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Who was... John Willard?
There are two main stories about John Willard -- in one, he's a constable that turned his back on the trials; in another, he married into a contentious Wilkins family.
In the first story, John Willard was a deputy constable for Salem Village in March, 1692. He was responsible for bringing a few of his neighbors into the court.
"Then he turned against his own profession and cried out against the whole witch-hunt.
'Hang them (presumably the afflicted accusors),' he had cried. 'They're all witches.'
"This is no same talk from a constable, and his behavior. the extreme disinclination he now showed to attend any further to his sworn duties, was no better." (Starkey, The Devil in Massachusetts, p. 148)
In the second story, John Willard had previously helped tend Ann Putnam Jr. after she had fallen ill. By the end of April, he had become her tormentor. She "saw" him whip her sister, Sarah, to death at six months old. (The child died in December, 1689 and John Willard is thought to have lived in Groton, MA at that time.) Further, the child "saw" an apparition of John Wilkins first wife, who said she was murdered by John Willard. (Lydia Wilkins was a cousin of Willard's wife, Margaret, and died in December 1688/9.) (1)
It should be noted that, as we've seen before, the Wilkins were an old, powerful family who helped settle the region. Bray Wilkins purchased 700 acres of "Will Hill" in 1654 in a venture that ultimately failed. He had to sell back part of the land. By 1680, the family lived on a much smaller tract of farm land. (The Wilkins house still stands in Middleton, MA.) (2)
It is possible that both stories are true, and many people combine them. However, there's nothing to back up the claim that he was a deputy constable, and a lot of evidence that his connection to the Wilkins is what got him into trouble.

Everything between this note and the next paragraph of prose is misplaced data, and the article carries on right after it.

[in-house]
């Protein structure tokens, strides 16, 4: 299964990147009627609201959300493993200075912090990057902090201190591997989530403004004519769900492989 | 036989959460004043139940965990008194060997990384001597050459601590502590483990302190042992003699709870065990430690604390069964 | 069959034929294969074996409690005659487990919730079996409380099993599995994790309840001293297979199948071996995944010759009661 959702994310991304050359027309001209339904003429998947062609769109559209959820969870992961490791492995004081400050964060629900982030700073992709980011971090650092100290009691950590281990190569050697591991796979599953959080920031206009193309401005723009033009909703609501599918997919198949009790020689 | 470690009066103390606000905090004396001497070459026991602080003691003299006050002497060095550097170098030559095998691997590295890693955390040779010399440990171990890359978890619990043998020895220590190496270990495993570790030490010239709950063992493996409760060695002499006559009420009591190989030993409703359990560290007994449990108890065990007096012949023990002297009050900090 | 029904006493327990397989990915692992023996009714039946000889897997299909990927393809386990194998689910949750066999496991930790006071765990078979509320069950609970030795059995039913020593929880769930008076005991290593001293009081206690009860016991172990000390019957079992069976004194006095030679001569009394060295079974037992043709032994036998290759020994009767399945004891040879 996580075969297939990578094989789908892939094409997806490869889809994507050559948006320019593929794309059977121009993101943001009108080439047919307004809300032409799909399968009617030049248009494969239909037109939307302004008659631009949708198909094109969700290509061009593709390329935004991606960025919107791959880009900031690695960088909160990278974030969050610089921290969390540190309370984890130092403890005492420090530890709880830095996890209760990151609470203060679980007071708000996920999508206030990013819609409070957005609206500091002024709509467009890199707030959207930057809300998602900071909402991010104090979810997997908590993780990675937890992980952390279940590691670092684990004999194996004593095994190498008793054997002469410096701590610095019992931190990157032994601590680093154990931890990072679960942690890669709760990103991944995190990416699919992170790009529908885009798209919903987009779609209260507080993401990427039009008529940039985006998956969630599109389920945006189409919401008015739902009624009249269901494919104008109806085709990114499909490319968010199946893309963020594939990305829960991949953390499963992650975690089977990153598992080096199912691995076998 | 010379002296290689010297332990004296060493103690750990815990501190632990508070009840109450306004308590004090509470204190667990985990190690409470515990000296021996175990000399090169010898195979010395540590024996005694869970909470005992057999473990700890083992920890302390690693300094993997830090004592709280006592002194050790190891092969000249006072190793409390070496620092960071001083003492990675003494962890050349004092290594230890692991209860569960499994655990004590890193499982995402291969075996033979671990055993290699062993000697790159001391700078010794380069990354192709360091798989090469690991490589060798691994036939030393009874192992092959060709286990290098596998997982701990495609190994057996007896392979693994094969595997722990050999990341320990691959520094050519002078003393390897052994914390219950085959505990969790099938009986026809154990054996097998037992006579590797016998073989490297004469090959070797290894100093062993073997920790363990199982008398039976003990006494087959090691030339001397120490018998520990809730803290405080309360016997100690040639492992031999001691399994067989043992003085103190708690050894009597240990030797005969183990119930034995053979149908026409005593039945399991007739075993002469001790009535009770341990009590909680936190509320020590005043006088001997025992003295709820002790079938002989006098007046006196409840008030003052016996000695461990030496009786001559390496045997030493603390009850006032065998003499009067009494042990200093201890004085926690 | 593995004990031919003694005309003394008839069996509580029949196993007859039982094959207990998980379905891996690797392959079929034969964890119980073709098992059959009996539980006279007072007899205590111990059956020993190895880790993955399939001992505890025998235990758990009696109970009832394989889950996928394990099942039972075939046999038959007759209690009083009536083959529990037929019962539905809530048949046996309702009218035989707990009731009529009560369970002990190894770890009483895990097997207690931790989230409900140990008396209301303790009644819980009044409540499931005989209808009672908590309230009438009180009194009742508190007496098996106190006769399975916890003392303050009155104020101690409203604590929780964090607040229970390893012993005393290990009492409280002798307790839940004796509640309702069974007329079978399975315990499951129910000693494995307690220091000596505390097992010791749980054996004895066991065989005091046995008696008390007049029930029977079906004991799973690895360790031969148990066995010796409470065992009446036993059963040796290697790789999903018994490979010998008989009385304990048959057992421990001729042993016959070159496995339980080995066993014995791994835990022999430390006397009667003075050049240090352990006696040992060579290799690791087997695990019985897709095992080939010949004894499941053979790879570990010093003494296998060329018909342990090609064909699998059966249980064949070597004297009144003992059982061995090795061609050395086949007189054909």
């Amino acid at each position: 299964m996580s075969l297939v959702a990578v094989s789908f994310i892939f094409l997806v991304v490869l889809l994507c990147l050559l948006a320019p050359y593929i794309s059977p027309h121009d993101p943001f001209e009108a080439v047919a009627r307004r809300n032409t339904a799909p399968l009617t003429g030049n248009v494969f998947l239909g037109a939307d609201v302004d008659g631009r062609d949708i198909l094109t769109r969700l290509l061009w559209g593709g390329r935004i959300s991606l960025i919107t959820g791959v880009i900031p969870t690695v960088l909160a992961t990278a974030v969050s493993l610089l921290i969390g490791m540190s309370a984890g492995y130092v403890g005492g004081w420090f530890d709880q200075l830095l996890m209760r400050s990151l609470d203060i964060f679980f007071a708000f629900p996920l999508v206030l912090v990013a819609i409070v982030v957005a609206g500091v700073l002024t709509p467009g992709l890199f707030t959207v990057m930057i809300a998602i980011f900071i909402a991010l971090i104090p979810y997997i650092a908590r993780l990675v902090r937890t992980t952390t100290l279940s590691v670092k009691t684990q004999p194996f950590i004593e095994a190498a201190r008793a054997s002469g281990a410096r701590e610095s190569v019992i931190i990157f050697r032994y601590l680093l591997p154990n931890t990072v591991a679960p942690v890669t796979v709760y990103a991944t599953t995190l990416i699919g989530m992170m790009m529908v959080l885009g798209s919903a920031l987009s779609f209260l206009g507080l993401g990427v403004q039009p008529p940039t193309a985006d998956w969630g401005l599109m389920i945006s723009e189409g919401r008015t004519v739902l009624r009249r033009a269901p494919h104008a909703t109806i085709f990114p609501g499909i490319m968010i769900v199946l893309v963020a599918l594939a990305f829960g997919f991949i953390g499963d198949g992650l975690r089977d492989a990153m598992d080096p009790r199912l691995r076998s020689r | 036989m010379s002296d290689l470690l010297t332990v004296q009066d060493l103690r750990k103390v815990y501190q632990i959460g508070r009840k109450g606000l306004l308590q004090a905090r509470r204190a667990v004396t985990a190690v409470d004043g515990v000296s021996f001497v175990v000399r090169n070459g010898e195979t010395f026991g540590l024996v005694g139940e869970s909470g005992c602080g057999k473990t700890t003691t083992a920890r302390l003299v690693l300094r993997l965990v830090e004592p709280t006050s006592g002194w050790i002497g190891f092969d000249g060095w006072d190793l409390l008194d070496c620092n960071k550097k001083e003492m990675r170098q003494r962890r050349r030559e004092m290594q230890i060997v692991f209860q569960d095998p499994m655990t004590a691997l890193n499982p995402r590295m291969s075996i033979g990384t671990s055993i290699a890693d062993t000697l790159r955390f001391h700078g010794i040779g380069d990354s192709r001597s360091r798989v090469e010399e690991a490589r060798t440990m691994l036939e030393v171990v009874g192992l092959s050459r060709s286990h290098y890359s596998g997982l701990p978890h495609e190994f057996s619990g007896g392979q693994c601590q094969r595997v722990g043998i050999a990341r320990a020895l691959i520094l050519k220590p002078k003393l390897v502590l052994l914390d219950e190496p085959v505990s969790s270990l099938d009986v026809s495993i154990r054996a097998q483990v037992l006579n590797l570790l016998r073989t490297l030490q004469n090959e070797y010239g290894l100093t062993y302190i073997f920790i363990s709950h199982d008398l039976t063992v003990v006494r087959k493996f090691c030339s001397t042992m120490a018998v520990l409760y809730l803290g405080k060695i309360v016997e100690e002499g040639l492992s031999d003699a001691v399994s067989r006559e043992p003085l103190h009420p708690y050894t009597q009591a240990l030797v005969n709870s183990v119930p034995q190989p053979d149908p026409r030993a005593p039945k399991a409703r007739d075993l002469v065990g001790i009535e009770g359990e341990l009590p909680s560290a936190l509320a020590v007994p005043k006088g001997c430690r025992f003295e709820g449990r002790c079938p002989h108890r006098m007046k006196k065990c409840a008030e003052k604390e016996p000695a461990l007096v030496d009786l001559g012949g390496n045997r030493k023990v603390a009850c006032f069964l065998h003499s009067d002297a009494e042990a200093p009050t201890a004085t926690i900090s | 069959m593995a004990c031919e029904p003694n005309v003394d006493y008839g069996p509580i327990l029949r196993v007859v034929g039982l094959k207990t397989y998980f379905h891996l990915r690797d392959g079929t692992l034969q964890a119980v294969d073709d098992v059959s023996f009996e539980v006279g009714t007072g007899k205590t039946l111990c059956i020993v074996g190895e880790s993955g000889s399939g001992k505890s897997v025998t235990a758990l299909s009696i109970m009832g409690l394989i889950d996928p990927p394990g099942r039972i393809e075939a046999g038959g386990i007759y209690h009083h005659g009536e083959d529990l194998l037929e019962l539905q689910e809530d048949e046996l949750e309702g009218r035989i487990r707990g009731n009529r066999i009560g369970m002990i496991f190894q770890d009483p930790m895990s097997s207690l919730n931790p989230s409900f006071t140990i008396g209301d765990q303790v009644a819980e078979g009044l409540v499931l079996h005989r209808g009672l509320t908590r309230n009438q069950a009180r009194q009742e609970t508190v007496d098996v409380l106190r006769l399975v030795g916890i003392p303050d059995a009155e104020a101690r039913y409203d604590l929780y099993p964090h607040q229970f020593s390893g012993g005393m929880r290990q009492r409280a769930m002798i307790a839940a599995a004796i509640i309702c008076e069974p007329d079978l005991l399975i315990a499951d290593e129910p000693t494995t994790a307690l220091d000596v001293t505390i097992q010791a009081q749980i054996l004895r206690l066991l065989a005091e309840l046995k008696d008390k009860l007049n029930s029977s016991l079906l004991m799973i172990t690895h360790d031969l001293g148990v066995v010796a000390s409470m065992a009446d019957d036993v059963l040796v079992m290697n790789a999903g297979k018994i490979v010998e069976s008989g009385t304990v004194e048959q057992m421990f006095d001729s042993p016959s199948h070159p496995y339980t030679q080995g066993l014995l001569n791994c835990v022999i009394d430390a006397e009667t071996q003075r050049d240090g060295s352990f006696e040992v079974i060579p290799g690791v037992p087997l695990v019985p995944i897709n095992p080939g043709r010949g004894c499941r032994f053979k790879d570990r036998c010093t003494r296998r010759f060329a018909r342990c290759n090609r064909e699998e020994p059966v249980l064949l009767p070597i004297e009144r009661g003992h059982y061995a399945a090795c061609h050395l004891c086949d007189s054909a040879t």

One thing that is known:
John Willard fled Salem Village after his arrest warrant was issued on May 10th. He was found on May 15 and returned to Salem Village for inquisition and trial.
John Willard was hanged on August 19, 1692.
(1) Norton, Mary Beth, In the Devil's Snare (New York: Adolf Knopf 2002) p. 157-158.
(2) "Bray Wilkins Family and the Salem Witch Trials" [Web Article] Roots and Shoots of Mine: collecting my family's history. N.p. (October 27, 2012). <http://rootsandshootsofmine.blogspot.com/2012/10/the-bray-wilkins-family-and-salem-witch.html>
In the small town of Salem Village, Massachusetts in 1692, at least thirty-eight men and one-hundred and six woman where accused of the capital crime of witchcraft.
- Thirty-one people were tried by the Oyer and Terminer court, convened by Massachusetts governor, William Phipps.
- Fifty-four people confessed to the crime of witchcraft.
- Three women, one man, and several infants died as a result of their treatment while in custody.
- One four-year-old lost her mind after a year in custody.
- Two dogs were hanged as witches.
Despite extreme social pressure, physical torture, and what was perceived as overwhelming evidence, fourteen women and five men refused to confess to being witches. One man refused to acknowledge the Oyer and Terminer court and was pressed by stones to his death.
Suffer a Witch is about these twenty people.
Because the serial begins with so many characters, we've decided to, once a week, introduce you to the historic characters in the story. They will appear in their order of appearance in the story. You can find more information on the Suffer a Witch Wiki, where you can also participate in filling in the details from your own research or the story. (You must sign into Wikia to edit a page.)